Plumbing connectors, or fittings, attach one piece of tubing to another or to system units. There are four types: (1) Flared fitting, (2) flareless fitting, (3) bead and clamp, and (4) swaged. The amount of pressure that the system carries is usually the deciding factor in selecting a connector. The beaded type of joint, which requires a bead and a section of hose and hose clamps, is used only in low or medium pressure systems, such as vacuum and coolant systems. The flared, flareless, and swaged types may be used as connectors in all systems, regardless of the pressure.
Flared Tube Fittings
|A flared tube fitting consists of a sleeve and a nut, as shown in figure
5-5. The nut fits over the sleeve and, when tightened, draws the sleeve
and tubing flare tightly against a male fitting to form a seal. Tubing
used with this type of fitting must be flared before installation.
The male fitting has a cone shaped surface with the same angle as the inside of the flare. The sleeve supports the tube so that vibration does not concentrate at the edge of the flare, and distributes the shearing action over a wider area for added strength. Tube flaring and the installation of flared tube fittings are discussed in detail later in this chapter.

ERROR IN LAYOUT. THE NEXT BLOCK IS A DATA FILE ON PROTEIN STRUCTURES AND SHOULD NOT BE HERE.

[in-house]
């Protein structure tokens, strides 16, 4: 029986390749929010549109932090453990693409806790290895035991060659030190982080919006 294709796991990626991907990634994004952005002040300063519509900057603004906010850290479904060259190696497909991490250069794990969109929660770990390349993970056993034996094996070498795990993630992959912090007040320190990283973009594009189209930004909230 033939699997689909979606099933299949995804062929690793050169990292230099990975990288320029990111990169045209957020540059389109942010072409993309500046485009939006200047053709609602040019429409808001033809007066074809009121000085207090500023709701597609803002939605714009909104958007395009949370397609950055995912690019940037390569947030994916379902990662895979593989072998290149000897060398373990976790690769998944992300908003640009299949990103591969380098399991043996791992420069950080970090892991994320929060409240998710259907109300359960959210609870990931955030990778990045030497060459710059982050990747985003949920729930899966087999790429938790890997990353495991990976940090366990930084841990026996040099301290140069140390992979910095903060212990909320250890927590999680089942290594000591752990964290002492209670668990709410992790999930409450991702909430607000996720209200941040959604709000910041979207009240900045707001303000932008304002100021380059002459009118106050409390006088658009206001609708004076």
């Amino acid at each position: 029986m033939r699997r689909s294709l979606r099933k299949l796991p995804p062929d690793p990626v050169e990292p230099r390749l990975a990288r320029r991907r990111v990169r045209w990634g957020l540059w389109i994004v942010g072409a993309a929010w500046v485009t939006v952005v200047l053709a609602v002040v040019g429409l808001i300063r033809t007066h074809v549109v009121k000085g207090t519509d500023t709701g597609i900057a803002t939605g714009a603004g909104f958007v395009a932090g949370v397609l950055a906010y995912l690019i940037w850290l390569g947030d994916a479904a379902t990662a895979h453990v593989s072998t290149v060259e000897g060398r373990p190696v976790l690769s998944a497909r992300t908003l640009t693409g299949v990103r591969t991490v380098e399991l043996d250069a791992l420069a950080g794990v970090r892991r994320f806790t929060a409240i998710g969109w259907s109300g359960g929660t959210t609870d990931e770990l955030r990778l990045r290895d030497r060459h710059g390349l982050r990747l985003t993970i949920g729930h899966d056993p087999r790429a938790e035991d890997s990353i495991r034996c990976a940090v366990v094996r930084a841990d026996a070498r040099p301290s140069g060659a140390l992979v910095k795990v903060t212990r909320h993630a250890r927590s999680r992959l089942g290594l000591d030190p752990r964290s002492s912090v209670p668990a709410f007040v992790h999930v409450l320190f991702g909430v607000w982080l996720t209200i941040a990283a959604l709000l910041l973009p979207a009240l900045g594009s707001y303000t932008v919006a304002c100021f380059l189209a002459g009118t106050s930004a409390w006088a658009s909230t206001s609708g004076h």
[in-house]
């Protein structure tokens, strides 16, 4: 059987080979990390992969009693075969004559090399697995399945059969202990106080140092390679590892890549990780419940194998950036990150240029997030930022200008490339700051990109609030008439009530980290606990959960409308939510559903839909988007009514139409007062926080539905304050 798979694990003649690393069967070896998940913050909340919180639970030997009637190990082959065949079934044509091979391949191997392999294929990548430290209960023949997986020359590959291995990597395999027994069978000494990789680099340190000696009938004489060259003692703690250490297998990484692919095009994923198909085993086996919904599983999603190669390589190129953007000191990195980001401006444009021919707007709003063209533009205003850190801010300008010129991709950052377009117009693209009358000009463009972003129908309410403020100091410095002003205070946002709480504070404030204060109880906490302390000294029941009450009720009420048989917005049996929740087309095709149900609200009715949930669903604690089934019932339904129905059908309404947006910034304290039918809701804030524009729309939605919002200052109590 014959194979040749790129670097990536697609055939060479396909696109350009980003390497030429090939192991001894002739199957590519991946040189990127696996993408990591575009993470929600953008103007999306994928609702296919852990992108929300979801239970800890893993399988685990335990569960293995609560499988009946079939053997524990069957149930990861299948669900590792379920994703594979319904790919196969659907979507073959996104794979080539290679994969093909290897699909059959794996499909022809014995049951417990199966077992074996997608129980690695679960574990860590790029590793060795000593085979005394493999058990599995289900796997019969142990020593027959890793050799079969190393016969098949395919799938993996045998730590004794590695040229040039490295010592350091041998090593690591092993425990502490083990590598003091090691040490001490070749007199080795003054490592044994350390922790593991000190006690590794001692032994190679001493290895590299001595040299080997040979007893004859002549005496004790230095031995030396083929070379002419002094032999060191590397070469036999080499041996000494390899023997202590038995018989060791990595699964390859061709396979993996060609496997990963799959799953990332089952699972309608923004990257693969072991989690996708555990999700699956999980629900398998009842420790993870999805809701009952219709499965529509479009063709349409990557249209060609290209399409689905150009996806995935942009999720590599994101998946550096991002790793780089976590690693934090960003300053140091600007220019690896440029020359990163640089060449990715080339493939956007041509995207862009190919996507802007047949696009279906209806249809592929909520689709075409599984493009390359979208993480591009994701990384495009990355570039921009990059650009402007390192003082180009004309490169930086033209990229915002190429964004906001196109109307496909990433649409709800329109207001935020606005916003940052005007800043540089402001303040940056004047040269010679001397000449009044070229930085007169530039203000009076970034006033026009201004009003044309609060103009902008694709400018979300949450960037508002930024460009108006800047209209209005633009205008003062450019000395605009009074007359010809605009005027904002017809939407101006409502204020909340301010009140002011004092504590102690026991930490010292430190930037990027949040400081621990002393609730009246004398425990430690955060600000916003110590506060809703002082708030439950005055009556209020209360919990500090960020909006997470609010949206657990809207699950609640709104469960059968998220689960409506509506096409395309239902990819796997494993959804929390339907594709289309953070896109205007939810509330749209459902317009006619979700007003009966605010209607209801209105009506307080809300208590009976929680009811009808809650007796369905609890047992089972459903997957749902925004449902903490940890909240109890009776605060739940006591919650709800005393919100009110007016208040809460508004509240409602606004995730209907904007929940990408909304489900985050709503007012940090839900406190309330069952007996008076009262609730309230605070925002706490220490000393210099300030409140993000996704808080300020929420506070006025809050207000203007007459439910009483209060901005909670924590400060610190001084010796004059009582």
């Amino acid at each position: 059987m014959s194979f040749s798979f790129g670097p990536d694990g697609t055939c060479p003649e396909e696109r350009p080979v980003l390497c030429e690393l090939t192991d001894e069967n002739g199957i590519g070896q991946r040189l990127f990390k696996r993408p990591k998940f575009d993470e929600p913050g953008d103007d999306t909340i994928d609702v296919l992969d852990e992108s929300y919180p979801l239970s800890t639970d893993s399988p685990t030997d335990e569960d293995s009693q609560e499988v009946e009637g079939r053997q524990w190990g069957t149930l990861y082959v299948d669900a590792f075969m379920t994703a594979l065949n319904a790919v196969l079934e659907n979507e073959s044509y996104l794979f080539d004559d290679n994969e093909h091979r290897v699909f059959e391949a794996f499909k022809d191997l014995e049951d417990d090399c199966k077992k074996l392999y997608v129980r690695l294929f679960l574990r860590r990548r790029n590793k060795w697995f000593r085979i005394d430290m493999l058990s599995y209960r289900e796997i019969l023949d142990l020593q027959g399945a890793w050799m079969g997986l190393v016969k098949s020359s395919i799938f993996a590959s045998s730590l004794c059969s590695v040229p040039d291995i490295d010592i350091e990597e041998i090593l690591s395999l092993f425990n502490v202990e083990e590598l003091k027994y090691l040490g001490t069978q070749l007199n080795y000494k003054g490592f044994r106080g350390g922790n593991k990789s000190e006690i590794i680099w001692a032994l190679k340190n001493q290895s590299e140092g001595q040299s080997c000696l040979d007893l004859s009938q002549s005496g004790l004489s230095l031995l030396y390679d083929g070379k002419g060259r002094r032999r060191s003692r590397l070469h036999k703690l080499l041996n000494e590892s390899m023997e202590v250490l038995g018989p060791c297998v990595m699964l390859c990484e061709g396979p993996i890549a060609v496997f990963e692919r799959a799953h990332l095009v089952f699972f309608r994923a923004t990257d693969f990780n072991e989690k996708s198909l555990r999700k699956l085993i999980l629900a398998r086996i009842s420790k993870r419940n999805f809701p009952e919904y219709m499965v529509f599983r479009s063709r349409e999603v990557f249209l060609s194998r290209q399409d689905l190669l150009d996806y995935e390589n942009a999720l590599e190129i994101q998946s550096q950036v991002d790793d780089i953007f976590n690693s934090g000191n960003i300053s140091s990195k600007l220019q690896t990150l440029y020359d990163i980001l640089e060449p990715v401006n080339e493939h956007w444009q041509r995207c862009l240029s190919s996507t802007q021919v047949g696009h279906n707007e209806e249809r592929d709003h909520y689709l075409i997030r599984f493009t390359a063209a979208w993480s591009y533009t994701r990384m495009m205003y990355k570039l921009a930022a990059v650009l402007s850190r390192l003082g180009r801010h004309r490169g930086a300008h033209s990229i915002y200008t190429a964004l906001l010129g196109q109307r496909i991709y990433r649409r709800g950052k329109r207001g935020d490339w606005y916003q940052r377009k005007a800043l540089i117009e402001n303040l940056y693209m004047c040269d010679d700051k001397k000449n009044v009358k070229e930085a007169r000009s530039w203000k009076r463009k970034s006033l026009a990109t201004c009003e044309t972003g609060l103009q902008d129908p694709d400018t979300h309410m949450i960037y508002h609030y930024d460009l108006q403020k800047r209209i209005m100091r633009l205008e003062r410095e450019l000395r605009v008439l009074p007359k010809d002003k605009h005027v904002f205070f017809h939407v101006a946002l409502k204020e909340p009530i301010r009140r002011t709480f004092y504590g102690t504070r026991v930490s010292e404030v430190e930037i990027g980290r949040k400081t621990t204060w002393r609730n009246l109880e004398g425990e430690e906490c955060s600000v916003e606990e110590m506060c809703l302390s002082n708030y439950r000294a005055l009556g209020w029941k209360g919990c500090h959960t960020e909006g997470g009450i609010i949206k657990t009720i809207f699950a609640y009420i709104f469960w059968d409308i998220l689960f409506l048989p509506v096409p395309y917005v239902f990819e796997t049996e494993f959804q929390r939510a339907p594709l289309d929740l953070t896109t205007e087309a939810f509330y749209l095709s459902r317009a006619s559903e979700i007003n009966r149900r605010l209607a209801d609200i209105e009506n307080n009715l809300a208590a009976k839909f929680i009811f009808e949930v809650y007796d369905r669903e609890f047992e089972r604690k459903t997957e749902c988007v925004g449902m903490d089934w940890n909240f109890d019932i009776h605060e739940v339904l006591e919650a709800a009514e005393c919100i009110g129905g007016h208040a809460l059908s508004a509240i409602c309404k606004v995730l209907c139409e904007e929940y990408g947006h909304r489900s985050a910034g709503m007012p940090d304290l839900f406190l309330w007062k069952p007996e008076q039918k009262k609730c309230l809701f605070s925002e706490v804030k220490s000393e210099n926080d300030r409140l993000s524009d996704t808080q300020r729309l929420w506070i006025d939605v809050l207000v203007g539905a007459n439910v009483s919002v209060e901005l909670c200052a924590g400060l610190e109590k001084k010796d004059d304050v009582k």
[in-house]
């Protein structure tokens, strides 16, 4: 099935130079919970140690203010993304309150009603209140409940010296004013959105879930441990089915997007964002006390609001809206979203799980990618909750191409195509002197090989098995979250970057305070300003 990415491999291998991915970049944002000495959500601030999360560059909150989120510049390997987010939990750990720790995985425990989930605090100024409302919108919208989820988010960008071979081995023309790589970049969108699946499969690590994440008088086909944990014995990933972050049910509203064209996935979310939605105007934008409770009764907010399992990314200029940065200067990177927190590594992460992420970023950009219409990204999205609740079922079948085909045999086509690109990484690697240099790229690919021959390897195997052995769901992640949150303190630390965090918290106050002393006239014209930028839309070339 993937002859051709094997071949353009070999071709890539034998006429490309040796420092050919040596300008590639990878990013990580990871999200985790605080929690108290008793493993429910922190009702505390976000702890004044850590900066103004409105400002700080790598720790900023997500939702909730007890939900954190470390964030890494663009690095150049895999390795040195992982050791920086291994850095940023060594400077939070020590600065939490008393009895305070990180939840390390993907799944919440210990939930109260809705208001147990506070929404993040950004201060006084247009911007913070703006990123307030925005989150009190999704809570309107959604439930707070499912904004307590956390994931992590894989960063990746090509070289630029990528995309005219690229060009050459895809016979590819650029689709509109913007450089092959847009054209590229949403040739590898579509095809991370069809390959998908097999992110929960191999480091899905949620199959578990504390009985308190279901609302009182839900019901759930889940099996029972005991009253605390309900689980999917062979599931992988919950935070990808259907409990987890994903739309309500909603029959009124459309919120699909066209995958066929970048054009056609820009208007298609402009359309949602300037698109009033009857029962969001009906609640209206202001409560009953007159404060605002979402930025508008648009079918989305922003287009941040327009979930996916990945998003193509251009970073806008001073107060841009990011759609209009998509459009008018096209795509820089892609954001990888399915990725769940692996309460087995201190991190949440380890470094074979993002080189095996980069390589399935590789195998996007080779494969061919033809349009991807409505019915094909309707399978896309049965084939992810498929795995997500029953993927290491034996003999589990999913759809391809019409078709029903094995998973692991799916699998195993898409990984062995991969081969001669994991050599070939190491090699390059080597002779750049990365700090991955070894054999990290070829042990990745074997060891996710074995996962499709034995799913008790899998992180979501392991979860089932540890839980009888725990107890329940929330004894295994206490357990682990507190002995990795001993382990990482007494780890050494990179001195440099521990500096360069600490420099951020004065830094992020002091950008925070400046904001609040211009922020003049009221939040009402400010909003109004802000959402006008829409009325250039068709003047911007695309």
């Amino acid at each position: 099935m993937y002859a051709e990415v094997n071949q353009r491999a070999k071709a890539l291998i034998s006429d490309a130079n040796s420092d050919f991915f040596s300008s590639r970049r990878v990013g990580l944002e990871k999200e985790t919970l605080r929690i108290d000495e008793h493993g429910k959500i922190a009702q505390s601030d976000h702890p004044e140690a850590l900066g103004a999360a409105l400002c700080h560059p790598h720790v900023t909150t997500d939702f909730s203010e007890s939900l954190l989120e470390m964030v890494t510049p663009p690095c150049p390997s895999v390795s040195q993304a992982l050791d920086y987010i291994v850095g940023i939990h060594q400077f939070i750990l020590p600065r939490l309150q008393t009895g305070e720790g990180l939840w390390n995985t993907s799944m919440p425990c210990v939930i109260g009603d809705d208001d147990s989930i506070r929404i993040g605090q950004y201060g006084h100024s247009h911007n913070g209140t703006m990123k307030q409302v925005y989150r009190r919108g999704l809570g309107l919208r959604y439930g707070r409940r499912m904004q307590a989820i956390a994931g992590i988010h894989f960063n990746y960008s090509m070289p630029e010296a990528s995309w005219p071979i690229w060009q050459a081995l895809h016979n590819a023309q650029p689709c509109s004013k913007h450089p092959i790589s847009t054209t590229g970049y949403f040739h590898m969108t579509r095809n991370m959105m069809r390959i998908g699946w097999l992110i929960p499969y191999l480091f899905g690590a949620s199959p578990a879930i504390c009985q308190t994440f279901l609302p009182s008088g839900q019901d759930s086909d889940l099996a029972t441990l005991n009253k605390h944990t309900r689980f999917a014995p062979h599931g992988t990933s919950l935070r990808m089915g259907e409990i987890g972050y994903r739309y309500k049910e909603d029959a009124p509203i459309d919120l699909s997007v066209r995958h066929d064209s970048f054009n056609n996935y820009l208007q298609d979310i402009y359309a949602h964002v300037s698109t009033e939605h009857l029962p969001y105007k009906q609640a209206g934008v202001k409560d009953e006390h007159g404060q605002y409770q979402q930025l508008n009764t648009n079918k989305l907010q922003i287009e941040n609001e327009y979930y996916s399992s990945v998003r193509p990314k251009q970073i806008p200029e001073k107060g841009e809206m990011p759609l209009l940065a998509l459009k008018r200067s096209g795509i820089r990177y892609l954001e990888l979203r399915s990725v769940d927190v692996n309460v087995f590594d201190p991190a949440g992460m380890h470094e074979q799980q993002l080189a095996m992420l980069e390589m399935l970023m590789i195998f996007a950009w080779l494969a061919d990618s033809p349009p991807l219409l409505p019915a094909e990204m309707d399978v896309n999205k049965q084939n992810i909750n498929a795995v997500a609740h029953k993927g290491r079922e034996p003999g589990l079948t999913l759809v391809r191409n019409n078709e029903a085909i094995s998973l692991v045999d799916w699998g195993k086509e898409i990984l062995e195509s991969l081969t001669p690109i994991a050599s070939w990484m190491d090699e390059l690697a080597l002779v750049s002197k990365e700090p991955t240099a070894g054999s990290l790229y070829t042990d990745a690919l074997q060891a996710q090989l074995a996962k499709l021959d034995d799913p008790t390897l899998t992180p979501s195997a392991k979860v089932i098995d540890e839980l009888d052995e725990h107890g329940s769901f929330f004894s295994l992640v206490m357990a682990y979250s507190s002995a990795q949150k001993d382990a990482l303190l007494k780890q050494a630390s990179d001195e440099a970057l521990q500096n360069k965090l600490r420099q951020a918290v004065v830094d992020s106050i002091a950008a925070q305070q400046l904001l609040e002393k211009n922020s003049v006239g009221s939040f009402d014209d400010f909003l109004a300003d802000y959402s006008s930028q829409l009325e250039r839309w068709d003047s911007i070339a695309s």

The AC (Air Corps) flared tube fittings have been replaced by the AN (Army/Navy) Standard and MS (Military Standard) fittings. However, since AC fittings are still in use in some of the older aircraft, it is important to be able to identify them. The AN fitting has a shoulder between the end of the threads and the flare cone. (See figure 5-6.) The AC fitting does not have this shoulder.
Other differences between the AC and AN fittings include the sleeve design, the AC sleeve being noticeably longer than the AN sleeve of the same size. Although certain flared tube fittings are interchangeable, the pitch of the threads is different in most cases. Figures 5-7a and b show the AN and AC811 fittings that can be safely interchanged. Combinations of end connections, nuts,
sleeves, and tube flares are allowed to make up a complete fitting assembly. The use of dissimilar metals should be avoided since their contact will cause corrosion. When combining AC and AN end connections, nuts, sleeves, or tube flares, if the nut will not move more than two threads by hand, stop and investigate for possible trouble.
The AN standard fitting is the most commonly used flared tubing assembly for attaching the tubing to the various fittings required in aircraft plumbing systems. The AN standard fittings include the AN818 nut and AN819 sleeve. (See figure 5-8.) The AN819 sleeve is used with the AN818 coupling nut. All these fittings have straight threads, but they have different pitch for the various types.
Flared tube fittings are made of aluminum alloy, steel, or copper base alloys. For identification purposes, all AN steel fittings are colored black, and all AN aluminum alloy fittings are colored blue. The AN 819 aluminum bronze sleeves are cadmium plated and are not colored. The size of these fittings is given in dash numbers, which equal the nominal tube outside diameter (O.D.) in sixteenths of an inch.
Threaded flared tube fittings have two types of ends, referred to as